04/16/2008 - As the federal government debates responses to the foreclosure crisis, states are experimenting with a broad range of solutions, including emergency loans and agreements to limit high interest rates. The result is a rapidly changing patchwork of local approaches, some far-reaching, others modest, according to a survey issued Tuesday by the Pew Charitable Trusts.
Among other measures, 20 states have created intervention programs, 13 have set up counseling hot lines, 14 have assembled task forces and 9 have established funds for emergency loans or refinance loans, totaling $450 million.
“States have had to step into the void because the federal government has not moved,” said Tobi Walker, a senior program officer at Pew. “The nature of the problem changes quickly; that’s why it’s important to look to states, which can be far more innovative. They can adapt solutions to local circumstances.”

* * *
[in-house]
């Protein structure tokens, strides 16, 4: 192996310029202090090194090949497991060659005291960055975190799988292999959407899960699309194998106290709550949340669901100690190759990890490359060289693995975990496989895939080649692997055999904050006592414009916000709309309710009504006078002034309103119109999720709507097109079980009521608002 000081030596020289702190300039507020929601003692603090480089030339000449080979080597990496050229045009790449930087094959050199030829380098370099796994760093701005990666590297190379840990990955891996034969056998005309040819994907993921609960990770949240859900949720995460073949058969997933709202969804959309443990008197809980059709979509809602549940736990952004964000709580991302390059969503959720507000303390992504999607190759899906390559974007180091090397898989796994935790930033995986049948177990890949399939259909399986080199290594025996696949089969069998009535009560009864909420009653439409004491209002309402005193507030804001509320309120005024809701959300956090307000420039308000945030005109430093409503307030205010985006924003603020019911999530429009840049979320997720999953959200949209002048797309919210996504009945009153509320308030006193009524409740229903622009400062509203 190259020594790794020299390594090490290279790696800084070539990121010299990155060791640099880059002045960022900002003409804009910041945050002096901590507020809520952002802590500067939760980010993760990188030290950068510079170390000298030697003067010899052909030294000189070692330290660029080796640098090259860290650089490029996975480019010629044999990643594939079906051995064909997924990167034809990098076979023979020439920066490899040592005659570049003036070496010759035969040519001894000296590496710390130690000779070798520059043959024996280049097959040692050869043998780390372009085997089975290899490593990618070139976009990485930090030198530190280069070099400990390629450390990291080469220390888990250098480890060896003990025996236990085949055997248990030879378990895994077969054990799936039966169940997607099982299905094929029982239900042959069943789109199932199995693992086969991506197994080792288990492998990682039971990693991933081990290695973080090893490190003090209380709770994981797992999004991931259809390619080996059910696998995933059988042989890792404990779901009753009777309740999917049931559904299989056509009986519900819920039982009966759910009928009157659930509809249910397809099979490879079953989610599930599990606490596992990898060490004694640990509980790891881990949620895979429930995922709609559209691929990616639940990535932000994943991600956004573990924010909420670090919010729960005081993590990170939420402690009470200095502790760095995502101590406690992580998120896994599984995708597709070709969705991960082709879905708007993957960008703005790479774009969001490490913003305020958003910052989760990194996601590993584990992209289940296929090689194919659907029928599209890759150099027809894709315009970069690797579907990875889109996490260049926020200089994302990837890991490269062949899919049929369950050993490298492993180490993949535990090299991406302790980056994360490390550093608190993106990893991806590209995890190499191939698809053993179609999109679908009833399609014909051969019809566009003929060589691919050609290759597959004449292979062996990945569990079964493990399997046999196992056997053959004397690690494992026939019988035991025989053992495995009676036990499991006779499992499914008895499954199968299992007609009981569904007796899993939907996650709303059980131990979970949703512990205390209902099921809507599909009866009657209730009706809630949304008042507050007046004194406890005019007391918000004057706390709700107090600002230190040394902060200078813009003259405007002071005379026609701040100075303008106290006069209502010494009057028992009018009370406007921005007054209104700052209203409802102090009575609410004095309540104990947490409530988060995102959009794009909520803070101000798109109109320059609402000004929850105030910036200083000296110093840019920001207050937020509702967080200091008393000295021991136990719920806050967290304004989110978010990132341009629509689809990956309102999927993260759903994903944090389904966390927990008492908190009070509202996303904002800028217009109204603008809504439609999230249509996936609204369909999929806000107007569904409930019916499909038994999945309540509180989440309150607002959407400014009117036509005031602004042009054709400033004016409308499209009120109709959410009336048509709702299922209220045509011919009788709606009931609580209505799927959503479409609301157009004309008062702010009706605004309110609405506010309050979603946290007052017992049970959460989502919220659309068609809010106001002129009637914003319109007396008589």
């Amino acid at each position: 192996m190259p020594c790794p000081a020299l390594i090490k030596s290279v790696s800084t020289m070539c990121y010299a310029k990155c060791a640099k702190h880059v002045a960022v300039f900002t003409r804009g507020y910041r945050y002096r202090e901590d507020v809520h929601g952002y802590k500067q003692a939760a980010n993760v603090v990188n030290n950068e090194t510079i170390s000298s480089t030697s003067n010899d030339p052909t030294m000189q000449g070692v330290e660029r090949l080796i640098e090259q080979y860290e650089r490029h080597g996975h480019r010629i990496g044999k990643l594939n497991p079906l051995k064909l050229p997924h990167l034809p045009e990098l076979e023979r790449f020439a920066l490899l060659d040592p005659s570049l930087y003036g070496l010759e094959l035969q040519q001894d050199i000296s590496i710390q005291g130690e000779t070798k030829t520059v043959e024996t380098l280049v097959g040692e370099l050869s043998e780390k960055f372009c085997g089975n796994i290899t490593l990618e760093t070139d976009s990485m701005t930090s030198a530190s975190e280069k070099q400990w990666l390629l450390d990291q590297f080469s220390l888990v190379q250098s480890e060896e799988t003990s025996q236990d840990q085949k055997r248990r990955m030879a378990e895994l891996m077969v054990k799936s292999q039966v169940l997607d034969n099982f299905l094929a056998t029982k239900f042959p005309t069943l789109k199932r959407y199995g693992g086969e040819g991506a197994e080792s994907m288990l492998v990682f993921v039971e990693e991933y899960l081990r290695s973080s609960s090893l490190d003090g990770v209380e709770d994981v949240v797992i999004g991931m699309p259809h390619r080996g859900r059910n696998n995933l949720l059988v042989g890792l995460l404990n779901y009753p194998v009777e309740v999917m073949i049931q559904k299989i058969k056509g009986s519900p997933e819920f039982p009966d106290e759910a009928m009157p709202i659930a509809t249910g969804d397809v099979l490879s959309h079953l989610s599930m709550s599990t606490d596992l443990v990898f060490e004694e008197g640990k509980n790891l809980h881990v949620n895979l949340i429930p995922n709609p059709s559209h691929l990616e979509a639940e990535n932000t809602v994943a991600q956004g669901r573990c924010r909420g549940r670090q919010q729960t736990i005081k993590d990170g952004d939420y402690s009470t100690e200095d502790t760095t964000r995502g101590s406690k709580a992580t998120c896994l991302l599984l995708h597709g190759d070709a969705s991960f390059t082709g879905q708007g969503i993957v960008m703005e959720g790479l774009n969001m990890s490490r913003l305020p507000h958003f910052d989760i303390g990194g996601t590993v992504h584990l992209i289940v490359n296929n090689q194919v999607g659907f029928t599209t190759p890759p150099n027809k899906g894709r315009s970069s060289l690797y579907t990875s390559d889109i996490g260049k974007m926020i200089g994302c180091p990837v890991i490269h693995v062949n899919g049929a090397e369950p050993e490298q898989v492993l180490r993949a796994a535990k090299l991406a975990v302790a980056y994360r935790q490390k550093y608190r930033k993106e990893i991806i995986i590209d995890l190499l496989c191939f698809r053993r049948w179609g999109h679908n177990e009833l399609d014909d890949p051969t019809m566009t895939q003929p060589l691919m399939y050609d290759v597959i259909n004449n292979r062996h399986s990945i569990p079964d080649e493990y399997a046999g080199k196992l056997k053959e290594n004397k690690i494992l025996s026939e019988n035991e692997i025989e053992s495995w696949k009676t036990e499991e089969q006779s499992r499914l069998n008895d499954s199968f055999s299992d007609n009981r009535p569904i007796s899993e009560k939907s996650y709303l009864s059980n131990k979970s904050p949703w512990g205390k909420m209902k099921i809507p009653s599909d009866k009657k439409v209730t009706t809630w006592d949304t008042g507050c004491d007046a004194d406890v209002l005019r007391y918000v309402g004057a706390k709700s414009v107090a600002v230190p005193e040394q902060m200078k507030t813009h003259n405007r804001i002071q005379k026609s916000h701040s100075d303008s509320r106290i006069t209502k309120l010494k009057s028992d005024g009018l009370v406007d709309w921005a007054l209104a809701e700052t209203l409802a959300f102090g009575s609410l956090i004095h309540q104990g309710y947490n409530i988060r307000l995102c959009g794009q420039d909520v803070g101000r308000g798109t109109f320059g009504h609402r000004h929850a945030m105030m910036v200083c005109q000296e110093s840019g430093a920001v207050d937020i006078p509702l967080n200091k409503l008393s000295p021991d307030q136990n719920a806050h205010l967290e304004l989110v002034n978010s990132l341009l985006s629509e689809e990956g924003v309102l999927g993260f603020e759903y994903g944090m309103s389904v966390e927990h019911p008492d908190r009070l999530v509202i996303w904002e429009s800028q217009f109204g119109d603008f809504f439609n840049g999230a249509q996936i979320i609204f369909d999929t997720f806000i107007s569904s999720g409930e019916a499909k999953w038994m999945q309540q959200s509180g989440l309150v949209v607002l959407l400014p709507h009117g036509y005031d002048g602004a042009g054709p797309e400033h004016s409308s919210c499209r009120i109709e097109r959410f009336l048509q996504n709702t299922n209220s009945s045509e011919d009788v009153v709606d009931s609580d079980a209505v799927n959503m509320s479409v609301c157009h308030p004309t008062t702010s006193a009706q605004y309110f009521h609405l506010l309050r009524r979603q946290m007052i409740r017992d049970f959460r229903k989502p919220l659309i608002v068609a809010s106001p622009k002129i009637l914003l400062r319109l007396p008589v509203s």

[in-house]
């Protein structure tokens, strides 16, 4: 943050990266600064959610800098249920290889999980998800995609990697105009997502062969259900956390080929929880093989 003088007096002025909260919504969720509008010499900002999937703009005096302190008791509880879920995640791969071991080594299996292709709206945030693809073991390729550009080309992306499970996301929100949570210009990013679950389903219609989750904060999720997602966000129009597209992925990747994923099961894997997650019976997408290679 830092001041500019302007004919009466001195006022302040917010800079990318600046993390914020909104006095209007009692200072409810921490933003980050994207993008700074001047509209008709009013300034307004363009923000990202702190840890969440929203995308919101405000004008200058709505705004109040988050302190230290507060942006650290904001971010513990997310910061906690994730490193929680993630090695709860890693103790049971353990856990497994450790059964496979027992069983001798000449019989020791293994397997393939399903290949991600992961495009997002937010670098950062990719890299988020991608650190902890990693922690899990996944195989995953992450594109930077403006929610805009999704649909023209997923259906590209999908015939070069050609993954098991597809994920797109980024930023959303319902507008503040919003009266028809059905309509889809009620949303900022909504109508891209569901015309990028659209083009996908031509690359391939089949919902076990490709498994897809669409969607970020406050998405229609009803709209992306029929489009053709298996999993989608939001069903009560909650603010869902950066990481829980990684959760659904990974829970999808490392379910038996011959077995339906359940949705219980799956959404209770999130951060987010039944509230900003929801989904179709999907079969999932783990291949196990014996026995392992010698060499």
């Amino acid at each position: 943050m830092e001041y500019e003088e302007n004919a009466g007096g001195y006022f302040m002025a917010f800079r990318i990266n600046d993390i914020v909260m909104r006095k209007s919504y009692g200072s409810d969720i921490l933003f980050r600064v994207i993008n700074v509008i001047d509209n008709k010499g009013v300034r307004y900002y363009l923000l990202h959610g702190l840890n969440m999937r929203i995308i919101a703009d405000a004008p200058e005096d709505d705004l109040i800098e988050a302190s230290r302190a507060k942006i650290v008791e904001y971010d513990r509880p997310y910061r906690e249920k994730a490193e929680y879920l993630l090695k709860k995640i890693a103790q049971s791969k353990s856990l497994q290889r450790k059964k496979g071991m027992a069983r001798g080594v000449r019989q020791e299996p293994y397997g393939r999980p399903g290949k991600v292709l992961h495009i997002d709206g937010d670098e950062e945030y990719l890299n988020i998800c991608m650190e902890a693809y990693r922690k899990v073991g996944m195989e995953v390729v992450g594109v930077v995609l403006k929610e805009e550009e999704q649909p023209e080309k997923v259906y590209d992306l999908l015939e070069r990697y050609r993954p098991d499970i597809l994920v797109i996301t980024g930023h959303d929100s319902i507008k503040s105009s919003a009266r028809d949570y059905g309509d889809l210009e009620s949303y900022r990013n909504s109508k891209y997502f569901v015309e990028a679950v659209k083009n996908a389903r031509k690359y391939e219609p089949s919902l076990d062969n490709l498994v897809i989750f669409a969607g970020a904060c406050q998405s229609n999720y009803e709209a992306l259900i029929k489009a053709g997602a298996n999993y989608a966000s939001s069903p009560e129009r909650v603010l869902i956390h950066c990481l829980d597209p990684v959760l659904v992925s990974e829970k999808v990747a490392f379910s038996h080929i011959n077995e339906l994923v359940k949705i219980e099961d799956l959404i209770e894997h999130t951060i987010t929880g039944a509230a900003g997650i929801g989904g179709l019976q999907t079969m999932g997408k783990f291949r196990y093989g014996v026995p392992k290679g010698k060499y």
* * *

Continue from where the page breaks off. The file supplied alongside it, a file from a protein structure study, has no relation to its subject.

It is too soon to say how effective any of the programs will be.
The states face an uphill battle, in part because of resistance from the lending industry to new regulation. Only nine states require mortgage brokers to consider the best interests of borrowers when making loans, and only seven require lenders to assess borrowers’ ability to repay. At the same time, state governments are hamstrung by declining revenues as a result of the housing meltdown.
Read the full article Foreclosures Push States to Try a Mix of Solutions on the New York Times' Web site.
Read the related press release on Pew's site 1 in 33 Homeowners Projected To Be In Foreclosure Within The Next Two Years.
Pew is no longer active in this line of work, but for more information visit the Subprime Mortgages Project on PewHealth.org.